January 2001                

Pesticide Industry Group RISE Communication

Attorney General Eliot Spitzer has asked the Department to share with school administrators the following information. In September, a pesticide industry group known as RISE (Responsible Industry for a Sound Environment) wrote to more than 20,000 school facilities managers nationwide, including those in New York State. The materials distributed by RISE promote pesticide use with deceptive claims and irrelevant anecdotes about the health and environmental impacts of pesticides.  The Attorney General wants you to be fully informed of the correct information so that you can make pest control decisions to best protect the health of students, staff and visitors.

While ostensibly promoting Integrated Pest Management (IPM) at schools, the materials sent by RISE actually encourage continued excessive reliance on pesticides by schools.  This central role for pesticides runs contrary to the positions of the Department, the Attorney General’s office and countless other governmental and citizens’ groups. However, it is understandable that RISE advocates this role, given that its mission, as set forth at its web site, is to: (1) provide a strong unified voice for the specialty pesticide industry, (2) positively influence public opinion and policy; and (3) promote the use of industry products.  (See the following web site, http://www.acpa.org/rise/intro.htm., and note that this is not the RISE web site to which recipients of the RISE letter were directed.)

 In advocating pesticide use, RISE makes numerous deceptive safety or irrelevant claims.  For instance, the claim that “pesticides pose no risk to the health of children or adults when used according to label instructions” is not only false, but is specifically prohibited by federal regulations from appearing on the label of any pesticide product.  The reference to the West Nile virus in New York City is largely irrelevant to school settings, given that the virus victims were elderly, and transmission is believed to have occurred in the evening during the summer.  Similarly, the malaria reference is irrelevant given no infected mosquitoes were ever found.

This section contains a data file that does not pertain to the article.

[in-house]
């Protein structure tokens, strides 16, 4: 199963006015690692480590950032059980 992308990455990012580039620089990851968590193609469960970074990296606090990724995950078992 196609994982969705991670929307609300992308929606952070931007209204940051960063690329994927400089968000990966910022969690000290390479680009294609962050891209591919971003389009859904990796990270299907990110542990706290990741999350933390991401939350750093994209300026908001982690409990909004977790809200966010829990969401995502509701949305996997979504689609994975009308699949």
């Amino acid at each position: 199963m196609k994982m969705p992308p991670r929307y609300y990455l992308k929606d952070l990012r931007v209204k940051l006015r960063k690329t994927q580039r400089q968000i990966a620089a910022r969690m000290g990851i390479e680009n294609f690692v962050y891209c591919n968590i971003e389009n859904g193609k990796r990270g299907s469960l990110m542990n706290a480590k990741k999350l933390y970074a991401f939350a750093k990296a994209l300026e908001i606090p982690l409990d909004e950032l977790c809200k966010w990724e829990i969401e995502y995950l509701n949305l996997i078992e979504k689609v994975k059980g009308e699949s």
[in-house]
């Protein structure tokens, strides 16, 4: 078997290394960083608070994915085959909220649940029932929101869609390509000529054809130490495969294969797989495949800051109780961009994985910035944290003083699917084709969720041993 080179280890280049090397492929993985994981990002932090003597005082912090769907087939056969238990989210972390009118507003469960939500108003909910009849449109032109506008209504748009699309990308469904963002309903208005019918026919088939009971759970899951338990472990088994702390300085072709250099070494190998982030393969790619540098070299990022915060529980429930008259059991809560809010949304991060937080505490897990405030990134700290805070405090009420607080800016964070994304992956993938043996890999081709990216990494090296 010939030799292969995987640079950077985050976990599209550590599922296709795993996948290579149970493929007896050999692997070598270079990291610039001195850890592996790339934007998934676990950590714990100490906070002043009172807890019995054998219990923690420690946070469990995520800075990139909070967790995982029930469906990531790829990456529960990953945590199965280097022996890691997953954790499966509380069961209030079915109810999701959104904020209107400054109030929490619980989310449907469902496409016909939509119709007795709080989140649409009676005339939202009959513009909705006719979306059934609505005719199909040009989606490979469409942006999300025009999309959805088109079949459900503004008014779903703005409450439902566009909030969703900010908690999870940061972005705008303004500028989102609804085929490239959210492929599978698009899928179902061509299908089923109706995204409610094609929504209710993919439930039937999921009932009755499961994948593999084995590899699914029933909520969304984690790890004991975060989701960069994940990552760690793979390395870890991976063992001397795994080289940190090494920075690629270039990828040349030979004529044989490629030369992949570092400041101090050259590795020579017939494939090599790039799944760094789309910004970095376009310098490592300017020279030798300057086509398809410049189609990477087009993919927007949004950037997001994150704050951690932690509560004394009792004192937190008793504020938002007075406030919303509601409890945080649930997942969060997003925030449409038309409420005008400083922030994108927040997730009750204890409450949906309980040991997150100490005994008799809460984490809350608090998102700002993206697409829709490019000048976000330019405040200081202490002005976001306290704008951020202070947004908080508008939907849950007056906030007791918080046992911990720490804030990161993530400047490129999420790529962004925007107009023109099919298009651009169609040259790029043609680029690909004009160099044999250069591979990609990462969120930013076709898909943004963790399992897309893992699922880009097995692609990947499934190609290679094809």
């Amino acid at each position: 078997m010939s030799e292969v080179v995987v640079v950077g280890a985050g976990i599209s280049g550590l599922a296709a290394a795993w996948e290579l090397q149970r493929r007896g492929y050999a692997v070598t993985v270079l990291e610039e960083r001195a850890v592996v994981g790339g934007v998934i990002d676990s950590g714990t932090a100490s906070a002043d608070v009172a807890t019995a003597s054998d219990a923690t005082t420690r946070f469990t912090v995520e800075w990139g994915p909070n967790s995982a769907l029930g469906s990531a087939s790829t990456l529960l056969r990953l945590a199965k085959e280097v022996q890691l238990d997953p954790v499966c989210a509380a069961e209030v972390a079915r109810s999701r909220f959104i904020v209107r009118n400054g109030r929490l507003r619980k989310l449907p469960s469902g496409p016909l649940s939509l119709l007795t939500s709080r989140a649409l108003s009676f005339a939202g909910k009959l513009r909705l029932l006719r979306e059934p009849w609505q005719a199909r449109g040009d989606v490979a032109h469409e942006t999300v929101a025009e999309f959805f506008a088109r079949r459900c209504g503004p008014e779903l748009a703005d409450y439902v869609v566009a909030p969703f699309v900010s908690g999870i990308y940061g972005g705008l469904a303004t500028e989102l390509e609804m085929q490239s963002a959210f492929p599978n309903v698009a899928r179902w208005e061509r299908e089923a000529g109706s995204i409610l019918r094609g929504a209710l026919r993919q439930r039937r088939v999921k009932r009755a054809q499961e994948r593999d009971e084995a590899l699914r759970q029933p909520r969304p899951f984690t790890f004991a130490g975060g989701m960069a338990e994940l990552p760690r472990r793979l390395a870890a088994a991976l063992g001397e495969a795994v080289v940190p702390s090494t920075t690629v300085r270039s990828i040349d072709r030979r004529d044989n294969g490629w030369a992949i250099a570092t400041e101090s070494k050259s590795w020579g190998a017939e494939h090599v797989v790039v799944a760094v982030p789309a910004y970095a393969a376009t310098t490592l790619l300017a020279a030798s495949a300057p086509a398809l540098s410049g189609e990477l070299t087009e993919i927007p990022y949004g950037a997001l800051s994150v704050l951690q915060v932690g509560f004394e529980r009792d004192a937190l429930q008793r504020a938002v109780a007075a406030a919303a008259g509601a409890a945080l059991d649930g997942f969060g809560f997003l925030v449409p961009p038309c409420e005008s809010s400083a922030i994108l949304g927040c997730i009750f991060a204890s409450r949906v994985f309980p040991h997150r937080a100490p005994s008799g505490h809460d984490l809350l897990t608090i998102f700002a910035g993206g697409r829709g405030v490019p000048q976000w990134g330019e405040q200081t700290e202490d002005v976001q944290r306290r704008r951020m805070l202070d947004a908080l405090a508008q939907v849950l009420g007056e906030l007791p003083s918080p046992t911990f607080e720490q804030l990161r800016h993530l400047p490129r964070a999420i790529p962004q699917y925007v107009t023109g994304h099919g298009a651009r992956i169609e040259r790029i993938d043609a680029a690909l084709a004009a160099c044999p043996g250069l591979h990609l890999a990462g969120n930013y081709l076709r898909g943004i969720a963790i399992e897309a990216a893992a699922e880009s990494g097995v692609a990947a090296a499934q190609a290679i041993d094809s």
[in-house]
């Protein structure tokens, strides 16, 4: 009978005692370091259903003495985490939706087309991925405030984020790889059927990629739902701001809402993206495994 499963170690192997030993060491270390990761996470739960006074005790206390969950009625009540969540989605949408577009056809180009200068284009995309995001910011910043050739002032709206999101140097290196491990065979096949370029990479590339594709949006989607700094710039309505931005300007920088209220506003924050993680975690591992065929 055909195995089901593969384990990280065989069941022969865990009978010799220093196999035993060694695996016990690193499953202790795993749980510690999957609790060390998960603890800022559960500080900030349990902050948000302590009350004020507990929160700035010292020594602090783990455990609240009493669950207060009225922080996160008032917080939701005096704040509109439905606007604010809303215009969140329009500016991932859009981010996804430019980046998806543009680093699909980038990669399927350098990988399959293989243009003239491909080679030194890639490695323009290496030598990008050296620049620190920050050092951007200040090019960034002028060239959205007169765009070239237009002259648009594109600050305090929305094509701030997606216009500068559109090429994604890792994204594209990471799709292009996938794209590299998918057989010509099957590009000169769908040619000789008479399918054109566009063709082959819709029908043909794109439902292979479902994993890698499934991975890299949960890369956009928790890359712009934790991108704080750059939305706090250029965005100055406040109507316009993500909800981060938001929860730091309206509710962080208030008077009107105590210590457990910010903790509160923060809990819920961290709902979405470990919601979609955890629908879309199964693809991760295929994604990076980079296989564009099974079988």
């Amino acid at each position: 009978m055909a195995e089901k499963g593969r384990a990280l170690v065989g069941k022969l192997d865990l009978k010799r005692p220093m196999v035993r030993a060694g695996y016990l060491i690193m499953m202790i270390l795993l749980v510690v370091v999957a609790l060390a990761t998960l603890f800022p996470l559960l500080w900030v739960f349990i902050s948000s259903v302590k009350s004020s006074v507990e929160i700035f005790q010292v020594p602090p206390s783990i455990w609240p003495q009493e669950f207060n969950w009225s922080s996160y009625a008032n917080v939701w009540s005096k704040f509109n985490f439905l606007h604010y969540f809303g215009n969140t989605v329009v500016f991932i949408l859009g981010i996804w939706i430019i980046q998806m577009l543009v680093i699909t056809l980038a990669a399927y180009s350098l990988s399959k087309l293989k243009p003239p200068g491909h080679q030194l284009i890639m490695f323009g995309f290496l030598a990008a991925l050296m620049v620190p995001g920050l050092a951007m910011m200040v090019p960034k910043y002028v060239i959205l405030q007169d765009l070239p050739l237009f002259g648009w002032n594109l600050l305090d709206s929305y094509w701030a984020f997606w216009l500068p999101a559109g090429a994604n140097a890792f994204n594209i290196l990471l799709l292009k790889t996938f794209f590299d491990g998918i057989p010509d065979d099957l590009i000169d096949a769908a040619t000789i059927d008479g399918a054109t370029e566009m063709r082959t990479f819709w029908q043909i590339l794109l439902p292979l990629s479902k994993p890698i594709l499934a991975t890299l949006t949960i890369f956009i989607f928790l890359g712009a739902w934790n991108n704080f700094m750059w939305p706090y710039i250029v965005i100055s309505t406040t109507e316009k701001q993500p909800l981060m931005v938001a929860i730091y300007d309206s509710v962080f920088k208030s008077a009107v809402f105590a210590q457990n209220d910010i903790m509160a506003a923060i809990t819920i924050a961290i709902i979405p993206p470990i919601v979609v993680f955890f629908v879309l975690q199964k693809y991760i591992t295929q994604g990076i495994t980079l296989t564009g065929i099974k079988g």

The Attorney General is concerned that RISE’s mailing will be relied upon by school facilities managers and administrators, and that its deceptive claims might be repeated to parents, students and school staff.  Last last spring, the Attorney General released a report, Pesticide Use At New York Schools:  Reducing the Risk.  That report discusses the risk of pesticide use at schools and offers a model pest management policy for schools.  (Other reports from the Attorney General released las spring might also prove useful and are available at http://www.oag.state.ny.us.  Print copies can be obtained by calling (518) 486-9750)

While the public should not simply accept the risks associated with severe infestations at schools, it is not necessary to expose our children to highly toxic substances in the name of pest control.  Properly planned and implemented IPM programs can serve to control pests without introducing toxic materials into the school environment.

The University of the State of New York * The State Education Department * Albany, NY 12234 * www.nysed.gov

[ Letter from RISE that prompted this memo ]

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